JoVE Logo
Faculty Resource Center

Sign In





Representative Results






Evolution of Staircase Structures in Diffusive Convection

Published: September 5th, 2018



1State Key Laboratory of Tropical Oceanography, South China Sea Institute of Oceanology, Chinese Academy of Sciences

Diffusive convection (DC) widely occurs in natural processes and engineering applications, characterized by a series of staircases with homogeneous convecting layers and stratified interfaces. An experimental procedure is described to simulate the evolution process of the DC staircase structure, including the generation, development and disappearance, in a rectangular tank.

Diffusive convection (DC) occurs when the vertical stratified density is controlled by two opposing scalar gradients that have distinctly different molecular diffusivities, and the larger- and smaller- diffusivity scalar gradients have negative and positive contributions for the density distribution, respectively. The DC occurs in many natural processes and engineering applications, for example, oceanography, astrophysics and metallurgy. In oceans, one of the most remarkable features of DC is that the vertical temperature and salinity profiles are staircase-like structure, composed of consecutive steps with thick homogeneous convecting layers and relatively thin and high-gradient interfaces. The DC staircases have been observed in many oceans, especially in the Arctic and Antarctic Oceans, and play an important role on the ocean circulation and climatic change. In the Arctic Ocean, there exist basin-wide and persistent DC staircases in the upper and deep oceans. The DC process has an important effect on diapycnal mixing in the upper ocean and may significantly influence the surface ice-melting. Compared to the limitations of field observations, laboratory experiment shows its unique advantage to effectively examine the dynamic and thermodynamic processes in DC, because the boundary conditions and the controlled parameters can be strictly adjusted. Here, a detailed protocol is described to simulate the evolution process of DC staircase structure, including its generation, development and disappearance, in a rectangular tank filled with stratified saline water. The experimental setup, evolution process, data analysis, and discussion of results are described in detail.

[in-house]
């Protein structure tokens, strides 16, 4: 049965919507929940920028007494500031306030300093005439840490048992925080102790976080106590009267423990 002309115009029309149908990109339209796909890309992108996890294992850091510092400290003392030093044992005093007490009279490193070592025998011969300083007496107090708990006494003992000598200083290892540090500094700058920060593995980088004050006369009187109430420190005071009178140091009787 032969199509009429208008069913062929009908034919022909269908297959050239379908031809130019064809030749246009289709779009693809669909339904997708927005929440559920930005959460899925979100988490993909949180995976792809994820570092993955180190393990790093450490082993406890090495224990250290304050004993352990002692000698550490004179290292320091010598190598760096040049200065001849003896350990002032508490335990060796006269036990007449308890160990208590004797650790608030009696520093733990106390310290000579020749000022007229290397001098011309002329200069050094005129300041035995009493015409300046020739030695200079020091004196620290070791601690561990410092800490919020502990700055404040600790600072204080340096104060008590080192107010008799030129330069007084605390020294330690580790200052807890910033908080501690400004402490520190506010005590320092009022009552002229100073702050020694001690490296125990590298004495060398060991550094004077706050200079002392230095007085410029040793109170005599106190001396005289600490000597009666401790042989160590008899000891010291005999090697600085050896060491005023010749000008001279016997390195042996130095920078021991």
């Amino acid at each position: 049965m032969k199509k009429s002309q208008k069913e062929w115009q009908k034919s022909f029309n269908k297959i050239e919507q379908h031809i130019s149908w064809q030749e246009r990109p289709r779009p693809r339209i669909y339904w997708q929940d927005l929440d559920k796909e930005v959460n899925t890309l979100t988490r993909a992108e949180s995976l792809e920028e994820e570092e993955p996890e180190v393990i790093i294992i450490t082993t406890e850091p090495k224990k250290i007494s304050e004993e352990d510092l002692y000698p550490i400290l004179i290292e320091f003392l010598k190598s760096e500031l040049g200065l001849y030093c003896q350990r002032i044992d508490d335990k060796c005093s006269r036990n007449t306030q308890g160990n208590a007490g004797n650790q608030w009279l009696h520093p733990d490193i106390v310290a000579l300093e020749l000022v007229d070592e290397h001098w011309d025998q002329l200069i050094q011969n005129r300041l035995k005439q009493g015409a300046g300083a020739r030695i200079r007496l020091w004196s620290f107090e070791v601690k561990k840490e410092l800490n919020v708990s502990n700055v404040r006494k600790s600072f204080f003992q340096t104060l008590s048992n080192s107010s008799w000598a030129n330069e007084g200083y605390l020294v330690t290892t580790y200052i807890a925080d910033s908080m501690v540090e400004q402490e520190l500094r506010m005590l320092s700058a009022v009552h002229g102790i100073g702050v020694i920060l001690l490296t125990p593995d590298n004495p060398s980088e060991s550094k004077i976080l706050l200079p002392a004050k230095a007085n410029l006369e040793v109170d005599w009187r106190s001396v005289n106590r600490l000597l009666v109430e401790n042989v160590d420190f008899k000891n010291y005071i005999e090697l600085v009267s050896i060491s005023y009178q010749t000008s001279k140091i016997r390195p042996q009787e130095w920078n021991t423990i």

Double diffusive convection (DDC) is one of the most important vertical mixing processes. It occurs when the vertical density distribution of the stratified water column is controlled by two or more scalar components gradients of opposite directions, where the components have distinctly different molecular diffusivities1. It widely occurs in oceanography2, the atmosphere3, geology4, astrophysics5, material science6, metallurgy7, and architectural engineering8. DDC is present in a....

Log in or to access full content. Learn more about your institution’s access to JoVE content here

1. Working Tank

Note: The experiment is carried out in a rectangular tank. The tank includes top and bottom plates and a side wall. The top and bottom plates are made of copper with electroplated surfaces. There is a water chamber within the top plate. An electric heating pad is inserted in the bottom plate. The side wall is made of transparent Plexiglas. The tank size is Lx = 257 mm (length), Ly = 65 mm (width) and Lz = 257 mm (height). The thickness of the side.......

Log in or to access full content. Learn more about your institution’s access to JoVE content here

Figure 1 shows the schematic of the experimental setup. Its components are described in the protocol. The main parts are shown in Figure 1a and the detailed working tank is shown in Figure 1b. Figure 2 shows the temperature changes at the bottom (Tb, the red curve) and top (Tt, the black curve) plates. It is indicated that the temperature of the two plates are almost the same as th.......

Log in or to access full content. Learn more about your institution’s access to JoVE content here

In this paper a detailed experimental protocol is described to simulate the thermohaline DC staircase structures in a rectangular tank. An initial linear density stratification of working fluid is constructed using the two-tank method. The top plate is kept at a constant temperature and the bottom one at constant heat flux. The whole evolution process of the DC staircase, including its generation, development, mergence, and disappearance, are visualized with the shadowgraph technique, and the variances of the temperature.......

Log in or to access full content. Learn more about your institution’s access to JoVE content here

This work was supported by the Chinese NSF grants (41706033, 91752108 and 41476167), Grangdong NSF grants (2017A030313242 and 2016A030311042) and LTO grant (LTOZZ1801).


Log in or to access full content. Learn more about your institution’s access to JoVE content here

Name Company Catalog Number Comments
Rectangular tank Custom made part
Plexiglas Custom made part
Electric heating pad Custom made part
Distilled water Multiple suppliers
Optical table Liansheng Inc. MRT-P/B
Thermiostors Custom made part
Digital multimeter Keithley Inc Model 2700
Micro-scale conductivity and temperature instrument (MSCTI) PME. Inc. Model 125
Multifunction data acquisition (MDA) MCC. Inc. USB-2048
Motorized precision translation stage (MPTS) Thorlabs Inc. LTS300
Tracing paper Multiple suppliers
LED lamp Multiple suppliers